Berlin was oddly still this week. It seems everyone has gone to Art Basel. Although I’m sure Basel is the circus of fabulous wealth, beautiful objects and pretty people that it always is, I also know that Basel has an ugly side, as all art fairs do.
For those poor souls actually working the fair, trapped inside all day, smiling politely, repeating themselves inanely, desperate to close the (next) deal, Art Basel, the ultimate art fair, can be the ultimate torture. Throngs of people, billionaire collectors haggling over a few hundred dollars, increasing pressure to sell out the booth—it all adds up to an epic migraine and is only exasperated by nightly networking commitments lubricated by a deadly combination of jet lag and alcohol. The stress can turn colleagues into nemeses and the event’s abject display of commercial excess can render even the most enthusiastic art lover an eye-rolling cynic. Like I said, it’s not so pretty.
But, for weary Berliners returning from Basel, there’s hope. Next Wednesday, the Berlin Biennial’s night program will offer a workshop with theater director Augusto Boal, whose humanitarian efforts won him a nomination for the Nobel Peace Prize this year. Boal will host “Theater and Sensitive Thinking,” which will continue his practice of “incorporating the audience into the play’s production in order to restore a sense of community,” according to the bb5 website.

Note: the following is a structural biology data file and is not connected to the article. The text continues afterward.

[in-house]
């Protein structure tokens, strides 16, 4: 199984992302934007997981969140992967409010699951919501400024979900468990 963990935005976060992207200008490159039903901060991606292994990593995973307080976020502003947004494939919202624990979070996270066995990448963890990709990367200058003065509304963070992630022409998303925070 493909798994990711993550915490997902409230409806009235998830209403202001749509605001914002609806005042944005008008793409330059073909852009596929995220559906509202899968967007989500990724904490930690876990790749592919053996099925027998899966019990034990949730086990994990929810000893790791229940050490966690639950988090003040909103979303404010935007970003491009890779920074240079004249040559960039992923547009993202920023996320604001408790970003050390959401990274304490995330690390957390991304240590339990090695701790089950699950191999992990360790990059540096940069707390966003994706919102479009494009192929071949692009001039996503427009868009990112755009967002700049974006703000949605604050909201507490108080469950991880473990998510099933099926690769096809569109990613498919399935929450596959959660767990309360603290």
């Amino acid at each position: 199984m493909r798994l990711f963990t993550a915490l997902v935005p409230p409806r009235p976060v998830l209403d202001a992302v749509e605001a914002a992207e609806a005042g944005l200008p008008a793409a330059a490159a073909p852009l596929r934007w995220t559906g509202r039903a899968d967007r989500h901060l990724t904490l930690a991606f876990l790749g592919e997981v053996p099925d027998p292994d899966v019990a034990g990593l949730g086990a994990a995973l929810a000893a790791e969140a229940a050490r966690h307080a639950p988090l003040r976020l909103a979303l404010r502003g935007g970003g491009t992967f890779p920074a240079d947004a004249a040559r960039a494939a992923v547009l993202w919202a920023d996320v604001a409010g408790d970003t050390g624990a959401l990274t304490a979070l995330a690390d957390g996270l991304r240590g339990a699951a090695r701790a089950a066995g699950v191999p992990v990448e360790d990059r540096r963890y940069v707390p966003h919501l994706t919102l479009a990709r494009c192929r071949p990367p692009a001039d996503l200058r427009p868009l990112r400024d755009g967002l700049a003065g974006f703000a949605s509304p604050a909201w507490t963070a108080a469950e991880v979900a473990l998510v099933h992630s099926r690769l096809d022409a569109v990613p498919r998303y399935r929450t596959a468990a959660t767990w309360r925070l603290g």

While the international art community recovers from Basel’s inflicted wounds, the Berlin art scene can take solace in Boal’s continuing example of true artistic civic service. Touted as “the most prominent theater pedagogue of our time,” his work “Theatre of the Oppressed was created in 1971 in Brazil with the specific goal of dealing with social exclusion, political repression, and other urgent local issues.” The chance to participate in an event with an extraordinary artist who has made such substantial cultural contributions is a rare opportunity to meditate on art’s most meaningful manifestations, especially in the face of the ever-mutating, all-consuming market. It’s a profound and much needed reminder about what it’s all about and, frankly, it couldn’t come at a better time. For more information about Augusto Boal’s Biennial workshop or to purchase tickets, click here. Schoenes Wochenende.